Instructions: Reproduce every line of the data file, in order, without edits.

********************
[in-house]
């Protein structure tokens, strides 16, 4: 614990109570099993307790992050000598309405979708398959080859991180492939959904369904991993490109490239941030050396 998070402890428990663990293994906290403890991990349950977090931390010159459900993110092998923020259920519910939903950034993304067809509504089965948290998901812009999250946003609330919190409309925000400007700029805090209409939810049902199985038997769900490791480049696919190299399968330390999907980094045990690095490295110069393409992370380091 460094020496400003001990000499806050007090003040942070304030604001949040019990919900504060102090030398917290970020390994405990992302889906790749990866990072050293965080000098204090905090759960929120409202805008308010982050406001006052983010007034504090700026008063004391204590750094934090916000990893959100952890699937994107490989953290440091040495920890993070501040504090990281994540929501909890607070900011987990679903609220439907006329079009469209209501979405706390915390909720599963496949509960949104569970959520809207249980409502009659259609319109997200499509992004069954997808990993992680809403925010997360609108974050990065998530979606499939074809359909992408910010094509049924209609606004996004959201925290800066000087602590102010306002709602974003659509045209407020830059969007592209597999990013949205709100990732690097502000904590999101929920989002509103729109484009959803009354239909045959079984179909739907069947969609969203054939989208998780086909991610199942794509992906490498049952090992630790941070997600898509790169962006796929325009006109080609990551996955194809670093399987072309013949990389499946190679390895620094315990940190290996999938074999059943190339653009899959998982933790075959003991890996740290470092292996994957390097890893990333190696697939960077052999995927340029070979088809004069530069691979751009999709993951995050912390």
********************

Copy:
[in-house]
């Protein structure tokens, strides 16, 4: 614990109570099993307790992050000598309405979708398959080859991180492939959904369904991993490109490239941030050396 998070402890428990663990293994906290403890991990349950977090931390010159459900993110092998923020259920519910939903950034993304067809509504089965948290998901812009999250946003609330919190409309925000400007700029805090209409939810049902199985038997769900490791480049696919190299399968330390999907980094045990690095490295110069393409992370380091 460094020496400003001990000499806050007090003040942070304030604001949040019990919900504060102090030398917290970020390994405990992302889906790749990866990072050293965080000098204090905090759960929120409202805008308010982050406001006052983010007034504090700026008063004391204590750094934090916000990893959100952890699937994107490989953290440091040495920890993070501040504090990281994540929501909890607070900011987990679903609220439907006329079009469209209501979405706390915390909720599963496949509960949104569970959520809207249980409502009659259609319109997200499509992004069954997808990993992680809403925010997360609108974050990065998530979606499939074809359909992408910010094509049924209609606004996004959201925290800066000087602590102010306002709602974003659509045209407020830059969007592209597999990013949205709100990732690097502000904590999101929920989002509103729109484009959803009354239909045959079984179909739907069947969609969203054939989208998780086909991610199942794509992906490498049952090992630790941070997600898509790169962006796929325009006109080609990551996955194809670093399987072309013949990389499946190679390895620094315990940190290996999938074999059943190339653009899959998982933790075959003991890996740290470092292996994957390097890893990333190696697939960077052999995927340029070979088809004069530069691979751009999709993951995050912390």